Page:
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In prior issues of this newsletter, we've talked about frauds including those particularly aimed at the elderly. In this issue, we discuss one aimed at seniors and several others that can hit anyone:
The Newest Scams are connected with the September 11 atrocity and the Anthrax letters:
Phony 9/11 Charities: Before you donate to any person or organization that claims it will provide aid to the victims of the World Trade Center destruction, check it out thoroughly. Even the revered American Red Cross (which has a tarnished reputation dating back to the nineteen forties), was caught diverting money to other purposes. The Red Cross misrepresentation, however, was relatively benign since the other purposes were apparently still charitable. Many other solicitors simply keep the money for themselves.
Anti-Anthrax Measures: Ads have been appearing, primarily on the Internet, that claim to offer devices or substances that kill or neutralize Anthrax spores and/or other biological agents. None of those products has proven legitimate to date. (By the way, microwave ovens also donít kill Anthrax spores.)
In addition to the new scams, some old ones continue and others recur:
The Forgotten-Commitment Claim: This sleazy practice targets older people who have trusting natures and unreliable memories: You receive a call from someone who claims to have talked to you in the past, and states that you had told them you could not invest money with them at that time but that you promised to make an investment in several months. The time has arrived, you're told, and they specify an amount that you had supposedly committed to invest. Not only are they lying, but also the "investment" is often highly risky or worthless.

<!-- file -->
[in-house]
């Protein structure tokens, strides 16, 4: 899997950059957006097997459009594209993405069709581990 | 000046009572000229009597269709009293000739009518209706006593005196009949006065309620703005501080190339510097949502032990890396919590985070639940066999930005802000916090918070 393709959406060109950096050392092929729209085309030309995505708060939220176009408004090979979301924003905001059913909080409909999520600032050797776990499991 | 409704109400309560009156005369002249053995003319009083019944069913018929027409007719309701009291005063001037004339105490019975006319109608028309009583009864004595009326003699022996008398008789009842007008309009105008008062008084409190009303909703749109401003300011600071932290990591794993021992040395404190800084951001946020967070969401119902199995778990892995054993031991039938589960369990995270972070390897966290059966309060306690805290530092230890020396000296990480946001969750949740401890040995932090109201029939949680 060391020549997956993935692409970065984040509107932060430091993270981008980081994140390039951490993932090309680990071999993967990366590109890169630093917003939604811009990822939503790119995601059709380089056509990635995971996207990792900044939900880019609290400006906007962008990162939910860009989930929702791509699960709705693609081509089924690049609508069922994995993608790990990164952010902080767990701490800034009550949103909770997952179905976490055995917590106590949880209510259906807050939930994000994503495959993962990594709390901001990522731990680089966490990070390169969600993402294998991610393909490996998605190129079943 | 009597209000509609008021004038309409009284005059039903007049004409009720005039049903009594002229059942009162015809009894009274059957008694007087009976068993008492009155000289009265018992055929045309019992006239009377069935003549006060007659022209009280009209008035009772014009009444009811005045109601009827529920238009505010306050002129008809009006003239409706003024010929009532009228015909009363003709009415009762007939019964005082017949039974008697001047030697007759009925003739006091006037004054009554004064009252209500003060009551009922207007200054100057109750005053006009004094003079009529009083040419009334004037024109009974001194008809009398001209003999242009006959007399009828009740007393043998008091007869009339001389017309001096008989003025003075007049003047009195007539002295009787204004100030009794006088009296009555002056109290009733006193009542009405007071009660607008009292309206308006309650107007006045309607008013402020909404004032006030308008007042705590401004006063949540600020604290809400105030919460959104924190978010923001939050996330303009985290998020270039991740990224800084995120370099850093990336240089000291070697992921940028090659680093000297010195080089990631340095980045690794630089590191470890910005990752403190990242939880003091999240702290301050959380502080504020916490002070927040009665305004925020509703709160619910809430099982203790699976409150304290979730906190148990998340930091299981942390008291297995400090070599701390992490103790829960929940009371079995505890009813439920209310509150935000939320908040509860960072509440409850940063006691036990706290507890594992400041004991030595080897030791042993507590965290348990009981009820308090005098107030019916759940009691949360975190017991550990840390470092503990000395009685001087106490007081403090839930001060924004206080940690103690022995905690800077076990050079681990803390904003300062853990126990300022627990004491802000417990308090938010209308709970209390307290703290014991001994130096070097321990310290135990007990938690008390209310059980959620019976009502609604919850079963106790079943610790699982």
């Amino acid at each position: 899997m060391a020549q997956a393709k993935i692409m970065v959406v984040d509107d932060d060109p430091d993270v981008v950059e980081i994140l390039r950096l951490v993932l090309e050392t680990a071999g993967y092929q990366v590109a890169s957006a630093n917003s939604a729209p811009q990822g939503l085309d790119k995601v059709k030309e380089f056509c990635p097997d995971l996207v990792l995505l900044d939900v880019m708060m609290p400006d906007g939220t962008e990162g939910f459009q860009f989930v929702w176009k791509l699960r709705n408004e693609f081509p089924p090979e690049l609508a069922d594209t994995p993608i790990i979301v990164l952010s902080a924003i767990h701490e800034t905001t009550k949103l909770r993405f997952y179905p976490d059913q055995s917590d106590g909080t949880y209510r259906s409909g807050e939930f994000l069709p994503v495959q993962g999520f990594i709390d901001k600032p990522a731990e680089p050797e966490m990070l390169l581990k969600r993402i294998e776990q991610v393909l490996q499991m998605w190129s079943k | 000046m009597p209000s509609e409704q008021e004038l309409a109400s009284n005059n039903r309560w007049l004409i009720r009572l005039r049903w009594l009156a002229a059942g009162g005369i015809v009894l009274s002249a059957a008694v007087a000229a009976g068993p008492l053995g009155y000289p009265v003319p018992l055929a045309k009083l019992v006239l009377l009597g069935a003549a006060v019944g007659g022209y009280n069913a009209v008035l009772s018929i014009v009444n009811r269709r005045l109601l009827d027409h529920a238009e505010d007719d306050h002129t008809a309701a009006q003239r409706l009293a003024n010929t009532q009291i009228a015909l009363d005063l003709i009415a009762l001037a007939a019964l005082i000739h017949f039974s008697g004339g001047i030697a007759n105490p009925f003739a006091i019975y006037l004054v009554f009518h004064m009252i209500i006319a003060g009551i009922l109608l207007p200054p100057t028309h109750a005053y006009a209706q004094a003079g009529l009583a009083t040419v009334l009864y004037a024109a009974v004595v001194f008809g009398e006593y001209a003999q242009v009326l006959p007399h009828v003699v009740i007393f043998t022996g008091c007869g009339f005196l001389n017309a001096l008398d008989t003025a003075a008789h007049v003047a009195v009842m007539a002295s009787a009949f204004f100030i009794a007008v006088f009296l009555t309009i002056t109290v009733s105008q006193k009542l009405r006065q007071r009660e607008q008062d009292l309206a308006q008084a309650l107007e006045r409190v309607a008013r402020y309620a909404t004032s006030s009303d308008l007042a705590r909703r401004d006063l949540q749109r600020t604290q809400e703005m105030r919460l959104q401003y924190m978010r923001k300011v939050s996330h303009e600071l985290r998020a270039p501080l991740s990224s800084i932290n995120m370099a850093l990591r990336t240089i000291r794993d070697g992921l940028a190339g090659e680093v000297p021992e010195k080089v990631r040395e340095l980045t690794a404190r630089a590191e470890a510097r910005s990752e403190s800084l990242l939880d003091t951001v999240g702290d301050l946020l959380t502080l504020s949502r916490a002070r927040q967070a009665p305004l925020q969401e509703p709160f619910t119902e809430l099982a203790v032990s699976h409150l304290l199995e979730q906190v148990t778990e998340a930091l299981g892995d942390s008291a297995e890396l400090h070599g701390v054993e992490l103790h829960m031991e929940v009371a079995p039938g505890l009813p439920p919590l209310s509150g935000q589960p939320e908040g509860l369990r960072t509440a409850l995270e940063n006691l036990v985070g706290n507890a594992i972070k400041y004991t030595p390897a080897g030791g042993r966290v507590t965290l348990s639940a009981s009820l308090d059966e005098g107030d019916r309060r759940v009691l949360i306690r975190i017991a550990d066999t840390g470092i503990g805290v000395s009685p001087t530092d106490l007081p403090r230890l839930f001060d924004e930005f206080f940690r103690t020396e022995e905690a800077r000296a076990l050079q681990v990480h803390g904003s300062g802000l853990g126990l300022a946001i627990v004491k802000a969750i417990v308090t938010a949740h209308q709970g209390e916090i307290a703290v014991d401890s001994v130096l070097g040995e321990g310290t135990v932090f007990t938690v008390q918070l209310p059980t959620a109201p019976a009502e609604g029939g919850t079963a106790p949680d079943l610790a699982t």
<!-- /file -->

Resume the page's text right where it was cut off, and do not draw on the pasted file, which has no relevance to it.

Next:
The Nigerian Money Scheme: This one has resurfaced after a hiatus of several years. It depends on a human failing, the tendency to let greed triumph over reason: You receive a letter or Email from someone claiming to be an official in the Nigerian government. He is looking for a trustworthy individual who will park a multimillion-dollar sum in return for a substantial commission amounting to several million dollars. He makes it clear that the money is being laundered and that the scheme is to be kept utterly secret.
There are variations on the scam. In one variation, you are asked to send money up front as a gesture of good faith. In another variation, you are asked to supply all information necessary to allow access to your bank account. Of course, in either case you never receive any money, and in the second case your bank account is drained. In a more dangerous version, you may be lured to Nigeria to meet with the purported official. In some cases, people who took that trip were kidnapped or murdered.
Very Bad Values: These are not scams in the legal sense, but they fit the spirit of the definition:
Credit Card Protection Plans: These products are also called "credit card insurance". They are often sold based on scary sales talks about the possibility of large purchases being made by someone who steals or counterfeits your card. However, your total liability for unauthorized use of your card is usually limited, BY LAW, to $50. Furthermore, if you report the loss, theft or unauthorized use promptly, you cannot be charged for any such purchases.
Extended Warranties: Most extended warranties are a waste of money because either (a) they cover product failures that are extremely unlikely or (b) the cost of the extended warranty is greater than what you would pay to repair the product without the warranty.
|W. A. Shapiro|
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